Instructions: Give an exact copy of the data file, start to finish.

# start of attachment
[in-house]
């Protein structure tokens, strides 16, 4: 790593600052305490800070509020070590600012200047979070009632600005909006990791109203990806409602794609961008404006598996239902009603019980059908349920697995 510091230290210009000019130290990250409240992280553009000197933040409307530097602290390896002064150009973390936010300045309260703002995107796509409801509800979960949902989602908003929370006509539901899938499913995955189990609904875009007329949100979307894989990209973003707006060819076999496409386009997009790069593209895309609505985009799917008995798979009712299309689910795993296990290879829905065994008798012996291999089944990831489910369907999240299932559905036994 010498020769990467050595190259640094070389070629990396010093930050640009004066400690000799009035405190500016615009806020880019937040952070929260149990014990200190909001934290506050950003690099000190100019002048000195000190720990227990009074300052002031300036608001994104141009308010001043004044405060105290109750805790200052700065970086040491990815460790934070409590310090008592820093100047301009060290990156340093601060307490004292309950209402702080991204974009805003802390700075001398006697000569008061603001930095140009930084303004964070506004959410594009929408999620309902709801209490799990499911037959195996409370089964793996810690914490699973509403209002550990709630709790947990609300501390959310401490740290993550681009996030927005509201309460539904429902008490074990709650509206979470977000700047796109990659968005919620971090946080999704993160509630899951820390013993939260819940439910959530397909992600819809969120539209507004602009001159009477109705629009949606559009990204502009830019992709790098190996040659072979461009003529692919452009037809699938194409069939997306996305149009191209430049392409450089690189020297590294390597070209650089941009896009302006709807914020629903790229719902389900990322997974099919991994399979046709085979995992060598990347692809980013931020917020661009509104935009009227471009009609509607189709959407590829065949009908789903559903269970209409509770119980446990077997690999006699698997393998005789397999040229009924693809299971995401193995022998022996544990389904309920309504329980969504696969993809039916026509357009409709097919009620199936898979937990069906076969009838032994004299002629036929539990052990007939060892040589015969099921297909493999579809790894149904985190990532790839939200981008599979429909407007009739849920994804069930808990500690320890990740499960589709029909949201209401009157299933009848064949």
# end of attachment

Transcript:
[in-house]
């Protein structure tokens, strides 16, 4: 790593600052305490800070509020070590600012200047979070009632600005909006990791109203990806409602794609961008404006598996239902009603019980059908349920697995 510091230290210009000019130290990250409240992280553009000197933040409307530097602290390896002064150009973390936010300045309260703002995107796509409801509800979960949902989602908003929370006509539901899938499913995955189990609904875009007329949100979307894989990209973003707006060819076999496409386009997009790069593209895309609505985009799917008995798979009712299309689910795993296990290879829905065994008798012996291999089944990831489910369907999240299932559905036994 010498020769990467050595190259640094070389070629990396010093930050640009004066400690000799009035405190500016615009806020880019937040952070929260149990014990200190909001934290506050950003690099000190100019002048000195000190720990227990009074300052002031300036608001994104141009308010001043004044405060105290109750805790200052700065970086040491990815460790934070409590310090008592820093100047301009060290990156340093601060307490004292309950209402702080991204974009805003802390700075001398006697000569008061603001930095140009930084303004964070506004959410594009929408999620309902709801209490799990499911037959195996409370089964793996810690914490699973509403209002550990709630709790947990609300501390959310401490740290993550681009996030927005509201309460539904429902008490074990709650509206979470977000700047796109990659968005919620971090946080999704993160509630899951820390013993939260819940439910959530397909992600819809969120539209507004602009001159009477109705629009949606559009990204502009830019992709790098190996040659072979461009003529692919452009037809699938194409069939997306996305149009191209430049392409450089690189020297590294390597070209650089941009896009302006709807914020629903790229719902389900990322997974099919991994399979046709085979995992060598990347692809980013931020917020661009509104935009009227471009009609509607189709959407590829065949009908789903559903269970209409509770119980446990077997690999006699698997393998005789397999040229009924693809299971995401193995022998022996544990389904309920309504329980969504696969993809039916026509357009409709097919009620199936898979937990069906076969009838032994004299002629036929539990052990007939060892040589015969099921297909493999579809790894149904985190990532790839939200981008599979429909407007009739849920994804069930808990500690320890990740499960589709029909949201209401009157299933009848064949």